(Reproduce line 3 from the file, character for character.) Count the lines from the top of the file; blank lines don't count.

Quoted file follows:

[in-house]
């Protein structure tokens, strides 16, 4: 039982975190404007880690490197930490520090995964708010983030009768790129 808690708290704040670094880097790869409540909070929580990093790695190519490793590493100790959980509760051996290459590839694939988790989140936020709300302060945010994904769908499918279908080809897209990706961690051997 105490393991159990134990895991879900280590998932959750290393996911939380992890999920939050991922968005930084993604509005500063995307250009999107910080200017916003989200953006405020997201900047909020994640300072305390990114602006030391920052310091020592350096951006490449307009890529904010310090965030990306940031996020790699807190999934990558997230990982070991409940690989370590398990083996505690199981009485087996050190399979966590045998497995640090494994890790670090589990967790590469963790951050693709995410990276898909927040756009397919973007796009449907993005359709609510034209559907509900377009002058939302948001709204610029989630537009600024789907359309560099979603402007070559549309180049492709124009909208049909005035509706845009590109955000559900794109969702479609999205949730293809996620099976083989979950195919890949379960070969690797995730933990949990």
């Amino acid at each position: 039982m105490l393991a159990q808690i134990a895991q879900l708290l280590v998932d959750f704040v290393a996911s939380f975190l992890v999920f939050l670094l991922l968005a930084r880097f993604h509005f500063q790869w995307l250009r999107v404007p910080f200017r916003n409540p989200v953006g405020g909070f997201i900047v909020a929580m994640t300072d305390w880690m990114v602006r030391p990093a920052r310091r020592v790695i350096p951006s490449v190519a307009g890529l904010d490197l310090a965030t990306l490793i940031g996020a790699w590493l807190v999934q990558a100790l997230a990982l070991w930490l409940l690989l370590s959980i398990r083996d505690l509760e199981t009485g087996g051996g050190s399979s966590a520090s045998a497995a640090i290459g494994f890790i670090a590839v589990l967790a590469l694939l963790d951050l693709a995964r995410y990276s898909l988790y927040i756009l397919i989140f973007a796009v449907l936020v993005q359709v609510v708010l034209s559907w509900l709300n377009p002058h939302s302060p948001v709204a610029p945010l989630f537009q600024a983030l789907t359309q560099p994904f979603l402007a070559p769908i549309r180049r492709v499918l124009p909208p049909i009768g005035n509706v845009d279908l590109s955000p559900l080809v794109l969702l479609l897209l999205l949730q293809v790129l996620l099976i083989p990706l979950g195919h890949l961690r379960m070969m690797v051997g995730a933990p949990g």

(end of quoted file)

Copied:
């Amino acid at each position: 039982m105490l393991a159990q808690i134990a895991q879900l708290l280590v998932d959750f704040v290393a996911s939380f975190l992890v999920f939050l670094l991922l968005a930084r880097f993604h509005f500063q790869w995307l250009r999107v404007p910080f200017r916003n409540p989200v953006g405020g909070f997201i900047v909020a929580m994640t300072d305390w880690m990114v602006r030391p990093a920052r310091r020592v790695i350096p951006s490449v190519a307009g890529l904010d490197l310090a965030t990306l490793i940031g996020a790699w590493l807190v999934q990558a100790l997230a990982l070991w930490l409940l690989l370590s959980i398990r083996d505690l509760e199981t009485g087996g051996g050190s399979s966590a520090s045998a497995a640090i290459g494994f890790i670090a590839v589990l967790a590469l694939l963790d951050l693709a995964r995410y990276s898909l988790y927040i756009l397919i989140f973007a796009v449907l936020v993005q359709v609510v708010l034209s559907w509900l709300n377009p002058h939302s302060p948001v709204a610029p945010l989630f537009q600024a983030l789907t359309q560099p994904f979603l402007a070559p769908i549309r180049r492709v499918l124009p909208p049909i009768g005035n509706v845009d279908l590109s955000p559900l080809v794109l969702l479609l897209l999205l949730q293809v790129l996620l099976i083989p990706l979950g195919h890949l961690r379960m070969m690797v051997g995730a933990p949990g």